Open Access

SEEK: a systems biology data and model management platform

  • Katherine Wolstencroft1Email author,
  • Stuart Owen2,
  • Olga Krebs3,
  • Quyen Nguyen3,
  • Natalie J Stanford2Email author,
  • Martin Golebiewski3,
  • Andreas Weidemann3,
  • Meik Bittkowski3,
  • Lihua An3,
  • David Shockley3,
  • Jacky L. Snoep4, 5,
  • Wolfgang Mueller3 and
  • Carole Goble2
BMC Systems Biology20159:33

DOI: 10.1186/s12918-015-0174-y

Received: 2 March 2015

Accepted: 1 June 2015

Published: 11 July 2015

Abstract

Background

Systems biology research typically involves the integration and analysis of heterogeneous data types in order to model and predict biological processes. Researchers therefore require tools and resources to facilitate the sharing and integration of data, and for linking of data to systems biology models.

There are a large number of public repositories for storing biological data of a particular type, for example transcriptomics or proteomics, and there are several model repositories. However, this silo-type storage of data and models is not conducive to systems biology investigations. Interdependencies between multiple omics datasets and between datasets and models are essential. Researchers require an environment that will allow the management and sharing of heterogeneous data and models in the context of the experiments which created them.

Results

The SEEK is a suite of tools to support the management, sharing and exploration of data and models in systems biology. The SEEK platform provides an access-controlled, web-based environment for scientists to share and exchange data and models for day-to-day collaboration and for public dissemination. A plug-in architecture allows the linking of experiments, their protocols, data, models and results in a configurable system that is available 'off the shelf'. Tools to run model simulations, plot experimental data and assist with data annotation and standardisation combine to produce a collection of resources that support analysis as well as sharing. Underlying semantic web resources additionally extract and serve SEEK metadata in RDF (Resource Description Format). SEEK RDF enables rich semantic queries, both within SEEK and between related resources in the web of Linked Open Data.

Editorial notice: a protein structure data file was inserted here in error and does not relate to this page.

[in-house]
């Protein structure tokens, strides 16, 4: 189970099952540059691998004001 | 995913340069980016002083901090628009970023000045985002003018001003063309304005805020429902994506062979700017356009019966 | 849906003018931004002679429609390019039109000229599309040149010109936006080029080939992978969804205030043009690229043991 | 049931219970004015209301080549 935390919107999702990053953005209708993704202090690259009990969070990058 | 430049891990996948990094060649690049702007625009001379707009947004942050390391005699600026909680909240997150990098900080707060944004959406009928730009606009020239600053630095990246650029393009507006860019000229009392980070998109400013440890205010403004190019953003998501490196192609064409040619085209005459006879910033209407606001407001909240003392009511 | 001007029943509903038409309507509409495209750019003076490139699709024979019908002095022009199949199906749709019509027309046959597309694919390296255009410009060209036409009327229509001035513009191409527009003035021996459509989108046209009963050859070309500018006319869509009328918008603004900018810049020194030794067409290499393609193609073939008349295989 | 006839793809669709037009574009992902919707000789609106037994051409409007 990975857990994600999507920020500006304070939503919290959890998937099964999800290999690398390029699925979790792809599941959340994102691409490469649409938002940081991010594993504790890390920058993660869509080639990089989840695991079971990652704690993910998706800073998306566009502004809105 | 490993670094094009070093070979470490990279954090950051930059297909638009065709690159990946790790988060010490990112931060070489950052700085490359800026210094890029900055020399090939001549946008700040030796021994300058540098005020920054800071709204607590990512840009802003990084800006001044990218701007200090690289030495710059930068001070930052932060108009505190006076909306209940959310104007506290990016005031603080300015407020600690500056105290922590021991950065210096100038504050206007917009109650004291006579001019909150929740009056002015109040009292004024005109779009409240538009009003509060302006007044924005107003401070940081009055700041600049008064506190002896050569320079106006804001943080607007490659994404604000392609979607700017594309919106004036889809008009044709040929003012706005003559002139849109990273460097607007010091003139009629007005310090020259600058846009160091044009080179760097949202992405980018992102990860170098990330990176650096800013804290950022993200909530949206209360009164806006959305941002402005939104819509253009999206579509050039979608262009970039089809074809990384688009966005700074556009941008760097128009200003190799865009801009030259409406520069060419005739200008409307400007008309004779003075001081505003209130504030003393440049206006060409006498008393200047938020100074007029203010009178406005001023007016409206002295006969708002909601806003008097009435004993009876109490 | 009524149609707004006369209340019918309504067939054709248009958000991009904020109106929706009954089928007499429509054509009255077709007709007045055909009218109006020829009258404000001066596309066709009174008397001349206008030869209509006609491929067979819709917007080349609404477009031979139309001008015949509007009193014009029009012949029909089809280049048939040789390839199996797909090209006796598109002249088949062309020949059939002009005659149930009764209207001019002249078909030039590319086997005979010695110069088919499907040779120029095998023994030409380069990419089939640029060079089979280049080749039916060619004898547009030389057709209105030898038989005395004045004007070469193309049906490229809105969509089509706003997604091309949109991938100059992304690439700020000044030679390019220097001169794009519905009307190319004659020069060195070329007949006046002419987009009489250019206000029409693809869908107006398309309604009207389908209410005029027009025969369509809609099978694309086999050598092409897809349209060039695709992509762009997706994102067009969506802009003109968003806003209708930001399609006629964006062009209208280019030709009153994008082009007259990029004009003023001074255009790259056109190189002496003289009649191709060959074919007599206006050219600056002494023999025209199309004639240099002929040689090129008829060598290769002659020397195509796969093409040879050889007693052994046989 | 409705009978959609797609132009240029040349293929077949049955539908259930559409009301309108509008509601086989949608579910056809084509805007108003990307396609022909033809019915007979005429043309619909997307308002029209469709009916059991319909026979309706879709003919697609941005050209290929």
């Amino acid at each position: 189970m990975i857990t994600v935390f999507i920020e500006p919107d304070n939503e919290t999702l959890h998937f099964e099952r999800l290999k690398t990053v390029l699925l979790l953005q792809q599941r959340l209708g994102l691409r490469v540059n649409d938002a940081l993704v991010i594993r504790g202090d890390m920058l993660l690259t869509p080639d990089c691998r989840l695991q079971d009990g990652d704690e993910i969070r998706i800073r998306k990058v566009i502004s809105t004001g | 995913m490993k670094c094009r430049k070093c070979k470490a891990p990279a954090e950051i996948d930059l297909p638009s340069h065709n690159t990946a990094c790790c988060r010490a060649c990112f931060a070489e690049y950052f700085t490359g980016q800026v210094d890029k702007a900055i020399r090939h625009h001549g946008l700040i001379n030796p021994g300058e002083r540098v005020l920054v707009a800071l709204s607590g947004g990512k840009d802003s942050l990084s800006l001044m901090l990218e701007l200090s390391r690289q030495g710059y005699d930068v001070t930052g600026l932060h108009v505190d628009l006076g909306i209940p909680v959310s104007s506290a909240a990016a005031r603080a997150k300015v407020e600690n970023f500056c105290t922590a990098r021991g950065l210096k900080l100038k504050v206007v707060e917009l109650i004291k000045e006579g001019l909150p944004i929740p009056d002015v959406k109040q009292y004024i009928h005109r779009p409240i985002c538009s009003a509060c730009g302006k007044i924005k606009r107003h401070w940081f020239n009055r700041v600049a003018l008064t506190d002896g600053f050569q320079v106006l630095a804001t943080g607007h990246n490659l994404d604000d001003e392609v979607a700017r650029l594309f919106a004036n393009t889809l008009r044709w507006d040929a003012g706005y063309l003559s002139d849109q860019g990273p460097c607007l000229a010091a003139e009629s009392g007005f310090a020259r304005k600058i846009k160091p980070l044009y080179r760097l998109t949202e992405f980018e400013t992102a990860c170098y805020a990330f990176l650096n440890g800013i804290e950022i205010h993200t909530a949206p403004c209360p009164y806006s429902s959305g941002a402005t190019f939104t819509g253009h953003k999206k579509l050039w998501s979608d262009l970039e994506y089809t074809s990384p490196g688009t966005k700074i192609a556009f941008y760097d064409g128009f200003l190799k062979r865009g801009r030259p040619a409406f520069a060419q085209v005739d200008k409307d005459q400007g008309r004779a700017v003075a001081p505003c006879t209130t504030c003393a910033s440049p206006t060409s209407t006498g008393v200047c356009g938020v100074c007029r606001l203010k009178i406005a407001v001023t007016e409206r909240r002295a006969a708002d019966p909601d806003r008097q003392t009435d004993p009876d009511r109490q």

Conclusion

The SEEK platform has been adopted by many systems biology consortia across Europe. It is a data management environment that has a low barrier of uptake and provides rich resources for collaboration. This paper provides an update on the functions and features of the SEEK software, and describes the use of the SEEK in the SysMO consortium (Systems biology for Micro-organisms), and the VLN (virtual Liver Network), two large systems biology initiatives with different research aims and different scientific communities.

Keywords

Data management Model management Data sharing Semantic data integration Metadata standards

Background

Research in systems biology is dependent upon the ability to access and integrate heterogeneous data from databases and other published sources as well as on-going experimental investigations. Experimental results and previous work feed into mathematical models, which in turn feed back into future experimental design, creating an iterative cycle between data and models. Scientists therefore need to collaborate through environments that will allow them to exchange data, models and other experimental assets, such as, protocols and standard operating procedures, without exposing pre-publication material to those outside the collaboration. Upon publication, however, encouraging and enabling scientists to share all associated data and models, in standard formats, along with information about how these data are related, is of benefit to the wider scientific community [1].

Appropriate repositories and databases for the public dissemination of systems biology data are currently not available. Although there are large data repositories available for some types of data (e.g. Array Express [2] for transcriptomics, and PRIDE [3] for proteomics), there are few resources that will enable interlinking between different omics datasets and fewer still that enable the management of both data and models. The ISA-TAB standard [4] enables the description of multiple omics datasets and has an associated public repository, but it was not designed for systems biology and therefore does not enable the linking or description of mathematical models.